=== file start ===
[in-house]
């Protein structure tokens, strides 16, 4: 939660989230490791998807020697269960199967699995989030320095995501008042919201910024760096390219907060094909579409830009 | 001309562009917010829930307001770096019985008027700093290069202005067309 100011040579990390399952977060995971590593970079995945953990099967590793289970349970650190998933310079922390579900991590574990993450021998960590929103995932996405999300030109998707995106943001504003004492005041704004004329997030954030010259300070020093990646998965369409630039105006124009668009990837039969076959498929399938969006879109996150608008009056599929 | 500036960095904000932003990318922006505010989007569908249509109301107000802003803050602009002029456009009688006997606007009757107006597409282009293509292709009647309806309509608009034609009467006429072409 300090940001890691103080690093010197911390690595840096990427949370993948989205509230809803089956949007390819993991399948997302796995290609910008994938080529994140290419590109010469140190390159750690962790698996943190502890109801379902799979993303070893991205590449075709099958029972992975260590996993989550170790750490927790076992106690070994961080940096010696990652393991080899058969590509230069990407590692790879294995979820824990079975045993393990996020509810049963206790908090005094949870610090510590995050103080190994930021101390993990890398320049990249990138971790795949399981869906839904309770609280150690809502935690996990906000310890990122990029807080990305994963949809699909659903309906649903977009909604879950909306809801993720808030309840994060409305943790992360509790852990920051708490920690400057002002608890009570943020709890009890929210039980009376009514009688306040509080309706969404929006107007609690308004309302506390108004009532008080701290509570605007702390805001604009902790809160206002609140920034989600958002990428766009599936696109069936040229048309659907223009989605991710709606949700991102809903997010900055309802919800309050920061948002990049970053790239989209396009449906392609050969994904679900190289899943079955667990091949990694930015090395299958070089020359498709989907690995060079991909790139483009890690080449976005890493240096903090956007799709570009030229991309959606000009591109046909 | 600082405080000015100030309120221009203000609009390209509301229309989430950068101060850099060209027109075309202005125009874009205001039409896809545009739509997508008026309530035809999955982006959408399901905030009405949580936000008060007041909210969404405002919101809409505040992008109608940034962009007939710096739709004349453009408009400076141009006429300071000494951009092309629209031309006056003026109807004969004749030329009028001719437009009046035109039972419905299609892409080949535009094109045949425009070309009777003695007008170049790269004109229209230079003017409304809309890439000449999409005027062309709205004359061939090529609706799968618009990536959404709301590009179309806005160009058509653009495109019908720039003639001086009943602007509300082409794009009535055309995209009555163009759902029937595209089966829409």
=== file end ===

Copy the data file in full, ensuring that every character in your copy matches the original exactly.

[in-house]
């Protein structure tokens, strides 16, 4: 939660989230490791998807020697269960199967699995989030320095995501008042919201910024760096390219907060094909579409830009 | 001309562009917010829930307001770096019985008027700093290069202005067309 100011040579990390399952977060995971590593970079995945953990099967590793289970349970650190998933310079922390579900991590574990993450021998960590929103995932996405999300030109998707995106943001504003004492005041704004004329997030954030010259300070020093990646998965369409630039105006124009668009990837039969076959498929399938969006879109996150608008009056599929 | 500036960095904000932003990318922006505010989007569908249509109301107000802003803050602009002029456009009688006997606007009757107006597409282009293509292709009647309806309509608009034609009467006429072409 300090940001890691103080690093010197911390690595840096990427949370993948989205509230809803089956949007390819993991399948997302796995290609910008994938080529994140290419590109010469140190390159750690962790698996943190502890109801379902799979993303070893991205590449075709099958029972992975260590996993989550170790750490927790076992106690070994961080940096010696990652393991080899058969590509230069990407590692790879294995979820824990079975045993393990996020509810049963206790908090005094949870610090510590995050103080190994930021101390993990890398320049990249990138971790795949399981869906839904309770609280150690809502935690996990906000310890990122990029807080990305994963949809699909659903309906649903977009909604879950909306809801993720808030309840994060409305943790992360509790852990920051708490920690400057002002608890009570943020709890009890929210039980009376009514009688306040509080309706969404929006107007609690308004309302506390108004009532008080701290509570605007702390805001604009902790809160206002609140920034989600958002990428766009599936696109069936040229048309659907223009989605991710709606949700991102809903997010900055309802919800309050920061948002990049970053790239989209396009449906392609050969994904679900190289899943079955667990091949990694930015090395299958070089020359498709989907690995060079991909790139483009890690080449976005890493240096903090956007799709570009030229991309959606000009591109046909 | 600082405080000015100030309120221009203000609009390209509301229309989430950068101060850099060209027109075309202005125009874009205001039409896809545009739509997508008026309530035809999955982006959408399901905030009405949580936000008060007041909210969404405002919101809409505040992008109608940034962009007939710096739709004349453009408009400076141009006429300071000494951009092309629209031309006056003026109807004969004749030329009028001719437009009046035109039972419905299609892409080949535009094109045949425009070309009777003695007008170049790269004109229209230079003017409304809309890439000449999409005027062309709205004359061939090529609706799968618009990536959404709301590009179309806005160009058509653009495109019908720039003639001086009943602007509300082409794009009535055309995209009555163009759902029937595209089966829409």